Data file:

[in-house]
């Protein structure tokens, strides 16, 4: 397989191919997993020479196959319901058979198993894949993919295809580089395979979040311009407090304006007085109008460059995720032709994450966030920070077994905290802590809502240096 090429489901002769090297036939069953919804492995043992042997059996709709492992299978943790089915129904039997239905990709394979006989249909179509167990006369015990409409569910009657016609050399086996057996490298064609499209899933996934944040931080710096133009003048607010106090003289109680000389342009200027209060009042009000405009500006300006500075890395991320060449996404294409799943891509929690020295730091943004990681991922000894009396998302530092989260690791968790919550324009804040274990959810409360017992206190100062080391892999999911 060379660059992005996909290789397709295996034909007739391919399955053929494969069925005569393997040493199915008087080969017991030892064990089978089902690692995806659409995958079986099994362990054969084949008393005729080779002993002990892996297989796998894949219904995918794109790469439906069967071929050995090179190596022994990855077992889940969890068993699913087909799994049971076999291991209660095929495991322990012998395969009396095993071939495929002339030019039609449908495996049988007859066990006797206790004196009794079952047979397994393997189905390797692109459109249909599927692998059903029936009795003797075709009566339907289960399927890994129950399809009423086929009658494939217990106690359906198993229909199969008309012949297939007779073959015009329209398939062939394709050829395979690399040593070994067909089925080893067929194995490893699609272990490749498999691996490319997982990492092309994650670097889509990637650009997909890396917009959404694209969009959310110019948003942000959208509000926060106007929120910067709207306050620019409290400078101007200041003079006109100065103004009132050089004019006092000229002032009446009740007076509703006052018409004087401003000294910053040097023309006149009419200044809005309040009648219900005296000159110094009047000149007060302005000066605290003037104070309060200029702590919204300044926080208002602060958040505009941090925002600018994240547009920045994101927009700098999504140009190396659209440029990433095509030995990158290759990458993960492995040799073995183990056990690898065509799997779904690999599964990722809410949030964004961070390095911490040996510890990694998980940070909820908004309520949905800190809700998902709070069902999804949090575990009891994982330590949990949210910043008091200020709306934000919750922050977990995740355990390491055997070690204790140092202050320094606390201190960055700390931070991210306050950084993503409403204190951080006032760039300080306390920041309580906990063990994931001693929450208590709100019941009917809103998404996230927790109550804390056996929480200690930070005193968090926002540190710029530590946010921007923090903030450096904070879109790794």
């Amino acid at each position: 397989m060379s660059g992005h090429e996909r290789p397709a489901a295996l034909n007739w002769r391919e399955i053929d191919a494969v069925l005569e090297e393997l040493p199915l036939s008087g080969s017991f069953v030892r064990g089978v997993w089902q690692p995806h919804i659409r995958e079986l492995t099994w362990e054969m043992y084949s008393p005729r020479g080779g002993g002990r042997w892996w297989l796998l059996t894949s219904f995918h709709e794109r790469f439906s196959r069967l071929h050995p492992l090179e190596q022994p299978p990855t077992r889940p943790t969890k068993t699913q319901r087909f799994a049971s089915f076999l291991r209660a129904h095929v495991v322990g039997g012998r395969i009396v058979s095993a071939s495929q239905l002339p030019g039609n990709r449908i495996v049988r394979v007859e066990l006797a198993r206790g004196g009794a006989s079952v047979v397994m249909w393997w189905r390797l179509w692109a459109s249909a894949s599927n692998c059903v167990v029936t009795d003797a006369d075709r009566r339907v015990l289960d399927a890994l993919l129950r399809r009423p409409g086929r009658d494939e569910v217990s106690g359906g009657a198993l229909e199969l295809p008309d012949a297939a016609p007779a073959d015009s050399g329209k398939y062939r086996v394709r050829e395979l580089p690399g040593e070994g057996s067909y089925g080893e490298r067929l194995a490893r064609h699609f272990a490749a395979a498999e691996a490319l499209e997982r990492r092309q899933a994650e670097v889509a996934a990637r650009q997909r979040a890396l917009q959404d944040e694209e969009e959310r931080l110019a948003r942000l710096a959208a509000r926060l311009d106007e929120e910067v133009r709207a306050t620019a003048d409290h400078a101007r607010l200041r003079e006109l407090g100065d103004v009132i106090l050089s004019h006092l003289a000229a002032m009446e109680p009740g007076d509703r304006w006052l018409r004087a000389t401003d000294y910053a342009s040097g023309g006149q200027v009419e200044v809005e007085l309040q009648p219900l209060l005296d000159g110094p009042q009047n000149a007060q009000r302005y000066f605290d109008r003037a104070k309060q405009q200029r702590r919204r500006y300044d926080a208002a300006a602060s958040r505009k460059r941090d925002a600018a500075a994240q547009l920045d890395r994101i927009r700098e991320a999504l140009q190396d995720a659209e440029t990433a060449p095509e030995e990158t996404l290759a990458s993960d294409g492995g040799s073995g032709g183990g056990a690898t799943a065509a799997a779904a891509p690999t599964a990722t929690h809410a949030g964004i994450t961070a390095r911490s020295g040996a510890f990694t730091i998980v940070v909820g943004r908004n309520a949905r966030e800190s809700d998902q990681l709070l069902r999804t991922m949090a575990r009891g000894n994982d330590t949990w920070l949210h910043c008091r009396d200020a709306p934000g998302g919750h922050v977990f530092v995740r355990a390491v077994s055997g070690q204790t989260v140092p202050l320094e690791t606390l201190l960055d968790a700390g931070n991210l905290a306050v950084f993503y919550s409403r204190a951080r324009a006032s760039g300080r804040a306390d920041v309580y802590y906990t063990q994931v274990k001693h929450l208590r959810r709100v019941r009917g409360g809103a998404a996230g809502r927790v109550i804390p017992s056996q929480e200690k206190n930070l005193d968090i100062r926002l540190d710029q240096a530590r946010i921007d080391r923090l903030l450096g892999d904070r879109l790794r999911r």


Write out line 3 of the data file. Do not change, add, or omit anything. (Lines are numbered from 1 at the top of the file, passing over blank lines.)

């Amino acid at each position: 397989m060379s660059g992005h090429e996909r290789p397709a489901a295996l034909n007739w002769r391919e399955i053929d191919a494969v069925l005569e090297e393997l040493p199915l036939s008087g080969s017991f069953v030892r064990g089978v997993w089902q690692p995806h919804i659409r995958e079986l492995t099994w362990e054969m043992y084949s008393p005729r020479g080779g002993g002990r042997w892996w297989l796998l059996t894949s219904f995918h709709e794109r790469f439906s196959r069967l071929h050995p492992l090179e190596q022994p299978p990855t077992r889940p943790t969890k068993t699913q319901r087909f799994a049971s089915f076999l291991r209660a129904h095929v495991v322990g039997g012998r395969i009396v058979s095993a071939s495929q239905l002339p030019g039609n990709r449908i495996v049988r394979v007859e066990l006797a198993r206790g004196g009794a006989s079952v047979v397994m249909w393997w189905r390797l179509w692109a459109s249909a894949s599927n692998c059903v167990v029936t009795d003797a006369d075709r009566r339907v015990l289960d399927a890994l993919l129950r399809r009423p409409g086929r009658d494939e569910v217990s106690g359906g009657a198993l229909e199969l295809p008309d012949a297939a016609p007779a073959d015009s050399g329209k398939y062939r086996v394709r050829e395979l580089p690399g040593e070994g057996s067909y089925g080893e490298r067929l194995a490893r064609h699609f272990a490749a395979a498999e691996a490319l499209e997982r990492r092309q899933a994650e670097v889509a996934a990637r650009q997909r979040a890396l917009q959404d944040e694209e969009e959310r931080l110019a948003r942000l710096a959208a509000r926060l311009d106007e929120e910067v133009r709207a306050t620019a003048d409290h400078a101007r607010l200041r003079e006109l407090g100065d103004v009132i106090l050089s004019h006092l003289a000229a002032m009446e109680p009740g007076d509703r304006w006052l018409r004087a000389t401003d000294y910053a342009s040097g023309g006149q200027v009419e200044v809005e007085l309040q009648p219900l209060l005296d000159g110094p009042q009047n000149a007060q009000r302005y000066f605290d109008r003037a104070k309060q405009q200029r702590r919204r500006y300044d926080a208002a300006a602060s958040r505009k460059r941090d925002a600018a500075a994240q547009l920045d890395r994101i927009r700098e991320a999504l140009q190396d995720a659209e440029t990433a060449p095509e030995e990158t996404l290759a990458s993960d294409g492995g040799s073995g032709g183990g056990a690898t799943a065509a799997a779904a891509p690999t599964a990722t929690h809410a949030g964004i994450t961070a390095r911490s020295g040996a510890f990694t730091i998980v940070v909820g943004r908004n309520a949905r966030e800190s809700d998902q990681l709070l069902r999804t991922m949090a575990r009891g000894n994982d330590t949990w920070l949210h910043c008091r009396d200020a709306p934000g998302g919750h922050v977990f530092v995740r355990a390491v077994s055997g070690q204790t989260v140092p202050l320094e690791t606390l201190l960055d968790a700390g931070n991210l905290a306050v950084f993503y919550s409403r204190a951080r324009a006032s760039g300080r804040a306390d920041v309580y802590y906990t063990q994931v274990k001693h929450l208590r959810r709100v019941r009917g409360g809103a998404a996230g809502r927790v109550i804390p017992s056996q929480e200690k206190n930070l005193d968090i100062r926002l540190d710029q240096a530590r946010i921007d080391r923090l903030l450096g892999d904070r879109l790794r999911r």